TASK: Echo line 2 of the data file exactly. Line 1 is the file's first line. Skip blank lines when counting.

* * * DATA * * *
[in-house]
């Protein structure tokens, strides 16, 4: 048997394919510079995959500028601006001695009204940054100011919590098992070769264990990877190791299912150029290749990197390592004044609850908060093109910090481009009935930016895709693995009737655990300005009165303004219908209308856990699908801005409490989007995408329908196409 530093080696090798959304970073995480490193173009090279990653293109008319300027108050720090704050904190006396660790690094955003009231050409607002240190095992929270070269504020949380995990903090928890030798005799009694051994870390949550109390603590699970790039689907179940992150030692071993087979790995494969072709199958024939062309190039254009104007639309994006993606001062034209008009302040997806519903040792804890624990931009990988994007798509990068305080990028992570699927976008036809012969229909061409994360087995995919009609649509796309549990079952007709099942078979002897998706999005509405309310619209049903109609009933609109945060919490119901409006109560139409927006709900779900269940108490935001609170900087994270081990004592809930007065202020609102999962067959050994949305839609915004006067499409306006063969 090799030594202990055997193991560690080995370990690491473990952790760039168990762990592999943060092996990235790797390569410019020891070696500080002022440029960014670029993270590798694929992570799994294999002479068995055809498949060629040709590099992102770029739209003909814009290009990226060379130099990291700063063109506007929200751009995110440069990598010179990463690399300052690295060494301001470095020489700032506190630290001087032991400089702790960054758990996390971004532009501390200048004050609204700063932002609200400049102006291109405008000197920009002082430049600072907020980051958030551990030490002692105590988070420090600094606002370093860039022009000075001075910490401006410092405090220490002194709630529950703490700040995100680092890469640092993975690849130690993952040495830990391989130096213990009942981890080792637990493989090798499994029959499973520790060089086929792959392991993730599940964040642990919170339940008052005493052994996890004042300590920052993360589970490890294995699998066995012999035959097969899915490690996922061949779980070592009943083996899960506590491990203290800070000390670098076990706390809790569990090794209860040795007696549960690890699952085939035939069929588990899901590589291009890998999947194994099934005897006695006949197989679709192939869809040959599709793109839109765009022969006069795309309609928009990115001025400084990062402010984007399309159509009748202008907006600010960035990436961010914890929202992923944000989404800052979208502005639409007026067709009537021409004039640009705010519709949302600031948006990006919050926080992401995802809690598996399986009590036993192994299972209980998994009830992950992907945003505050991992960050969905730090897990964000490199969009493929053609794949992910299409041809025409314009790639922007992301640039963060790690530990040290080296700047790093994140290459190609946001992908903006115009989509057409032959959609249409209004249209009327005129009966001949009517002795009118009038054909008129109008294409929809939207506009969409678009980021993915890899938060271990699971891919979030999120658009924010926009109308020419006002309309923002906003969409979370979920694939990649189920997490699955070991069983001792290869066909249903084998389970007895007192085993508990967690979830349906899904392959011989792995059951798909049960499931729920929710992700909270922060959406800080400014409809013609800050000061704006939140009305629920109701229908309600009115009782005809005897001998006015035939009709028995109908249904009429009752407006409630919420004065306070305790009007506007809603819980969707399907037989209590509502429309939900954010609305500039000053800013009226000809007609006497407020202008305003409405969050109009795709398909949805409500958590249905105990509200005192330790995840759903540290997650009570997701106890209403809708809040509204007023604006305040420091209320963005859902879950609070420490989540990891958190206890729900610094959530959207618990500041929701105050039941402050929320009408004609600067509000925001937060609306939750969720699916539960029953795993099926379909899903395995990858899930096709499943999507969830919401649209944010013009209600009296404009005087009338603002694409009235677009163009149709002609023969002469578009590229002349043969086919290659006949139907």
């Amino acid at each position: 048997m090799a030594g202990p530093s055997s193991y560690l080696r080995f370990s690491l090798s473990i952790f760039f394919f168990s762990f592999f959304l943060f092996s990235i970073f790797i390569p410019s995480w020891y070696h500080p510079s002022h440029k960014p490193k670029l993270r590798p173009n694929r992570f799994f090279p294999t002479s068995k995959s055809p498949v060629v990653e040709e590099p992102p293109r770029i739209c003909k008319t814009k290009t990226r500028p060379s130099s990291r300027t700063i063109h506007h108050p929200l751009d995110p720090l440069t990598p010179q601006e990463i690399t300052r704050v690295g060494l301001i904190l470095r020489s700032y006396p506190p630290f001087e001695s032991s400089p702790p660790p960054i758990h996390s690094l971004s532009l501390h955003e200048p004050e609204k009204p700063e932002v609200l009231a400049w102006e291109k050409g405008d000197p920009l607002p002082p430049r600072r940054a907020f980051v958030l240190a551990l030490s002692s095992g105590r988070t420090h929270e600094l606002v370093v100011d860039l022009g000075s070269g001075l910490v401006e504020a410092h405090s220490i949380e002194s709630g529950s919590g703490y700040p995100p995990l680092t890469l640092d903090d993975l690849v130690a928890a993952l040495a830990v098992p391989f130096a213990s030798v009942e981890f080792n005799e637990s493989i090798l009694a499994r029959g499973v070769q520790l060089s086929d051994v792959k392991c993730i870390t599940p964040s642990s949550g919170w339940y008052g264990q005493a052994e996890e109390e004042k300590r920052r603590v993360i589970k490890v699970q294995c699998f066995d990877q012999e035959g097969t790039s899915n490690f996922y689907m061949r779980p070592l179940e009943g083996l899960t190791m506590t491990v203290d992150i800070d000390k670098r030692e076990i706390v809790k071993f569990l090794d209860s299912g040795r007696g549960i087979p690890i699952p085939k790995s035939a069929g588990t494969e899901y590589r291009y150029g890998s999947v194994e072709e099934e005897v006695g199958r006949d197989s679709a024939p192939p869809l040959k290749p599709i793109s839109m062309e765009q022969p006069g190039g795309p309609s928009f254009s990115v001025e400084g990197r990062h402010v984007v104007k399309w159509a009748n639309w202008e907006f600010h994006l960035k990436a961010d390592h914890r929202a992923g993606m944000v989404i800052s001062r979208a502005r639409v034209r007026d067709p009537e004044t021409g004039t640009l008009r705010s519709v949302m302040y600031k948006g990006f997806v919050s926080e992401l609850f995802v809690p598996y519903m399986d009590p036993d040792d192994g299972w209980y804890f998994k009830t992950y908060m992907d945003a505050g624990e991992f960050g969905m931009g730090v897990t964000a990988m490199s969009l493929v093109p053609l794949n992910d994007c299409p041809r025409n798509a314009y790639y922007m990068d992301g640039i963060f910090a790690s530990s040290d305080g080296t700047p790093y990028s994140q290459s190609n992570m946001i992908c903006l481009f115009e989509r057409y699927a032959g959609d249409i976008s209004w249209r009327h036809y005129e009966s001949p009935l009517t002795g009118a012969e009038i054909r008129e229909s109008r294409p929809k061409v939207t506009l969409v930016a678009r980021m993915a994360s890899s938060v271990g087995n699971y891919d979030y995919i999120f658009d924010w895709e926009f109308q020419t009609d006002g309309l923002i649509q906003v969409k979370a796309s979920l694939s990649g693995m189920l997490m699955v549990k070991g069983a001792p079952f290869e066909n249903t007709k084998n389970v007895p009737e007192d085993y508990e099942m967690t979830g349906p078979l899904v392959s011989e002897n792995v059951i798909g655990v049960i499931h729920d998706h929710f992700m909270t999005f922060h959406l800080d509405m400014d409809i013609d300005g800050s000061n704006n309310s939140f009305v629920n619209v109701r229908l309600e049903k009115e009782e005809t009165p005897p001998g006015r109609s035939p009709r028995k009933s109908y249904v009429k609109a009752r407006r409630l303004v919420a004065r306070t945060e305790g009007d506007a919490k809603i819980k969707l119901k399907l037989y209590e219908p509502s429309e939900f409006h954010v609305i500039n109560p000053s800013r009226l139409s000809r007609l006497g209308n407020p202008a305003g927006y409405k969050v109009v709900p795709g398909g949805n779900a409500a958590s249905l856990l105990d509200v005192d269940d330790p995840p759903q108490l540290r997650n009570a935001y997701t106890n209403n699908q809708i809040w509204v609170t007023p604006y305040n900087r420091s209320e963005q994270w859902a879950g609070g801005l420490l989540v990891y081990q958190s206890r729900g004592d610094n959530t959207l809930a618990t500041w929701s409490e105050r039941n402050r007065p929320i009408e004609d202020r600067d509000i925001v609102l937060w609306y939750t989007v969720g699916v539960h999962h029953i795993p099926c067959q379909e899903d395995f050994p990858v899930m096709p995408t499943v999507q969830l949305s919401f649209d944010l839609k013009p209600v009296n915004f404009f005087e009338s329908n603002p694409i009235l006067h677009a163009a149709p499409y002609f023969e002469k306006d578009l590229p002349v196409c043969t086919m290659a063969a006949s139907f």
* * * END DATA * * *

């Protein structure tokens, strides 16, 4: 048997394919510079995959500028601006001695009204940054100011919590098992070769264990990877190791299912150029290749990197390592004044609850908060093109910090481009009935930016895709693995009737655990300005009165303004219908209308856990699908801005409490989007995408329908196409 530093080696090798959304970073995480490193173009090279990653293109008319300027108050720090704050904190006396660790690094955003009231050409607002240190095992929270070269504020949380995990903090928890030798005799009694051994870390949550109390603590699970790039689907179940992150030692071993087979790995494969072709199958024939062309190039254009104007639309994006993606001062034209008009302040997806519903040792804890624990931009990988994007798509990068305080990028992570699927976008036809012969229909061409994360087995995919009609649509796309549990079952007709099942078979002897998706999005509405309310619209049903109609009933609109945060919490119901409006109560139409927006709900779900269940108490935001609170900087994270081990004592809930007065202020609102999962067959050994949305839609915004006067499409306006063969 090799030594202990055997193991560690080995370990690491473990952790760039168990762990592999943060092996990235790797390569410019020891070696500080002022440029960014670029993270590798694929992570799994294999002479068995055809498949060629040709590099992102770029739209003909814009290009990226060379130099990291700063063109506007929200751009995110440069990598010179990463690399300052690295060494301001470095020489700032506190630290001087032991400089702790960054758990996390971004532009501390200048004050609204700063932002609200400049102006291109405008000197920009002082430049600072907020980051958030551990030490002692105590988070420090600094606002370093860039022009000075001075910490401006410092405090220490002194709630529950703490700040995100680092890469640092993975690849130690993952040495830990391989130096213990009942981890080792637990493989090798499994029959499973520790060089086929792959392991993730599940964040642990919170339940008052005493052994996890004042300590920052993360589970490890294995699998066995012999035959097969899915490690996922061949779980070592009943083996899960506590491990203290800070000390670098076990706390809790569990090794209860040795007696549960690890699952085939035939069929588990899901590589291009890998999947194994099934005897006695006949197989679709192939869809040959599709793109839109765009022969006069795309309609928009990115001025400084990062402010984007399309159509009748202008907006600010960035990436961010914890929202992923944000989404800052979208502005639409007026067709009537021409004039640009705010519709949302600031948006990006919050926080992401995802809690598996399986009590036993192994299972209980998994009830992950992907945003505050991992960050969905730090897990964000490199969009493929053609794949992910299409041809025409314009790639922007992301640039963060790690530990040290080296700047790093994140290459190609946001992908903006115009989509057409032959959609249409209004249209009327005129009966001949009517002795009118009038054909008129109008294409929809939207506009969409678009980021993915890899938060271990699971891919979030999120658009924010926009109308020419006002309309923002906003969409979370979920694939990649189920997490699955070991069983001792290869066909249903084998389970007895007192085993508990967690979830349906899904392959011989792995059951798909049960499931729920929710992700909270922060959406800080400014409809013609800050000061704006939140009305629920109701229908309600009115009782005809005897001998006015035939009709028995109908249904009429009752407006409630919420004065306070305790009007506007809603819980969707399907037989209590509502429309939900954010609305500039000053800013009226000809007609006497407020202008305003409405969050109009795709398909949805409500958590249905105990509200005192330790995840759903540290997650009570997701106890209403809708809040509204007023604006305040420091209320963005859902879950609070420490989540990891958190206890729900610094959530959207618990500041929701105050039941402050929320009408004609600067509000925001937060609306939750969720699916539960029953795993099926379909899903395995990858899930096709499943999507969830919401649209944010013009209600009296404009005087009338603002694409009235677009163009149709002609023969002469578009590229002349043969086919290659006949139907």